BAE Communications is a vibrant PR agency that flaunts emojis just as much as its expertise. Crafting the most precise targeted strategies, BAE is designed to help create a marketing campaign that is as unique as the brand it represents. With over ten years in the industry, Dani Gagnon and Steph Perron oversee all the details, merging digital marketing and public relations in a way that defies the traditional marketing templates. BAE gets to the heart of the message in any marketing campaign before releasing any respective social media content so that the brand will capture the desired impression from its target audience.
Onside Media had the pleasure of speaking to Dani and Steph to learn about their extensive experience in the field, as well as working with a baby boomer clientele as young, queer publicists. Read below to see why Dani and Steph are passionate about cultivating the perfect digital marketing campaign before anything else.
Tell me about your background in communications. How did BAE Communications come to what it is today?
Dani Gagnon: I went to university for Political Science, nothing related to communications. When I graduated, I immediately started this company. No one was doing social media marketing 12 years ago. Agencies weren’t offering it, Facebook pages didn’t exist, and Instagram was only being used as personal profiles. So, it was very odd timing with me coming in and doing that. Although I had no education in this, there was no education available in this sector at all. So because of that, I had to become an “overnight expert”. I got to create the program at Seneca College, I became a keynote speaker with the National Speaker’s Bureau. It’s all been an excellent experience for me due to timing. If I were to have started this business now, I probably would not have the same professional standpoint.
Steph Perron: I majored in communications at the University of Ottawa, then I did a postgrad PR program at Humber College. It was from that program that I did an internship with Rogers Media on their communications team. I ended up being hired on from that internship, and I was there for 8 years. When I left, I was the head of communications for the TV side of the business. So, working on all kinds of shows on CityTV, FX, Viceland, and other shows that Rogers Media owns.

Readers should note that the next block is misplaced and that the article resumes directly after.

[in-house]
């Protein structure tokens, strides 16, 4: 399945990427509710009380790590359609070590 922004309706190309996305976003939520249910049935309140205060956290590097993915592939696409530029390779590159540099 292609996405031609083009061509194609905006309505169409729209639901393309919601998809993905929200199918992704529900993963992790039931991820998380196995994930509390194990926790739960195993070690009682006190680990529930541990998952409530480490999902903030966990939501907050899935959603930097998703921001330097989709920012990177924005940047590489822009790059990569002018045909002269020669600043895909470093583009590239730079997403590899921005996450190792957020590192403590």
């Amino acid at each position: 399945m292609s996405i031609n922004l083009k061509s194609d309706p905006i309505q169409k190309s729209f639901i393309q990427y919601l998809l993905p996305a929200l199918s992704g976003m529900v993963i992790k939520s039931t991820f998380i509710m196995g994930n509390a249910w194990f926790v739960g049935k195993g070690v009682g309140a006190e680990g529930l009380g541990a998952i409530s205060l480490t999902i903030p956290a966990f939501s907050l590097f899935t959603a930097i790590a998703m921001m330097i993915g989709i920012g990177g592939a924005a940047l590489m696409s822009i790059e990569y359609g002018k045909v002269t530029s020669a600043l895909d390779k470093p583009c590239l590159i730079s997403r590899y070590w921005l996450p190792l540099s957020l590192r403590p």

How have the two of you navigated working as business partners as well as life partners?
DG: I just knew it would be okay because of our relationship dynamic. We’re not nit-picky, nagging, or fighting kind of people. We also communicate well. When I asked Steph to come work with me, I was confident about how the business would run. We also stay in our separate lanes for many tasks. I handle most of the sales side of things, while Steph deals with the emails. Because of that, we found this cohesive balance.
We do work on a lot of separate projects. Right now, Bachelor in Paradise Canada is one of our clients, and Steph is handling PR for that. Even though we work together, a lot of our clients and tasks is entirely separate. I know people always say, “when you work with your partner, you have nothing to talk about”. But our work is so different that we love shooting ideas back and forth and brainstorming. This also gives us a lot to update each other on throughout the day.
SP: We learn a lot from each other, and we trust each other, which was also a massive part of what made it easy to switch from corporate life to the self-employed style of work. Because Dani had been doing it for so long, it was a comforting place for me to try being a solo publicist without a huge corporation backing me. Its been a perfect transition, and the fact that we communicate so well has made everything easy.